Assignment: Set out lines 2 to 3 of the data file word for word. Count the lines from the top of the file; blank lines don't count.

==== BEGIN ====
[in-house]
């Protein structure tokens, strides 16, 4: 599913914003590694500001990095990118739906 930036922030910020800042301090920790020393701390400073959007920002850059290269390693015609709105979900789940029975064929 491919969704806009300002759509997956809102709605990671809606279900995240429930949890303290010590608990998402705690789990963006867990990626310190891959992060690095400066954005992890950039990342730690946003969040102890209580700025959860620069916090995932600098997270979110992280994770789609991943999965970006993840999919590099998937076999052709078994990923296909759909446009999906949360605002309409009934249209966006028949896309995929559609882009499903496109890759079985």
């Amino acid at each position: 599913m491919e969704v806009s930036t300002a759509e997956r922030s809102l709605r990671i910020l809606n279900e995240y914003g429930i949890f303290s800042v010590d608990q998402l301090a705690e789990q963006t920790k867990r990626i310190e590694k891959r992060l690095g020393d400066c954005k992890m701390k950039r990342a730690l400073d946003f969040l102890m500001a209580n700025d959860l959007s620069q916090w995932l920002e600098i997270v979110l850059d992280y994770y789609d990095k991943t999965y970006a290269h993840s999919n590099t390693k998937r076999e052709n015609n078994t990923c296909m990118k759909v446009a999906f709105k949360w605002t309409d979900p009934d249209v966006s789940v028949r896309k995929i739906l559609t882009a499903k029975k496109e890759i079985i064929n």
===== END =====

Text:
């Protein structure tokens, strides 16, 4: 599913914003590694500001990095990118739906 930036922030910020800042301090920790020393701390400073959007920002850059290269390693015609709105979900789940029975064929 491919969704806009300002759509997956809102709605990671809606279900995240429930949890303290010590608990998402705690789990963006867990990626310190891959992060690095400066954005992890950039990342730690946003969040102890209580700025959860620069916090995932600098997270979110992280994770789609991943999965970006993840999919590099998937076999052709078994990923296909759909446009999906949360605002309409009934249209966006028949896309995929559609882009499903496109890759079985």
């Amino acid at each position: 599913m491919e969704v806009s930036t300002a759509e997956r922030s809102l709605r990671i910020l809606n279900e995240y914003g429930i949890f303290s800042v010590d608990q998402l301090a705690e789990q963006t920790k867990r990626i310190e590694k891959r992060l690095g020393d400066c954005k992890m701390k950039r990342a730690l400073d946003f969040l102890m500001a209580n700025d959860l959007s620069q916090w995932l920002e600098i997270v979110l850059d992280y994770y789609d990095k991943t999965y970006a290269h993840s999919n590099t390693k998937r076999e052709n015609n078994t990923c296909m990118k759909v446009a999906f709105k949360w605002t309409d979900p009934d249209v966006s789940v028949r896309k995929i739906l559609t882009a499903k029975k496109e890759i079985i064929n």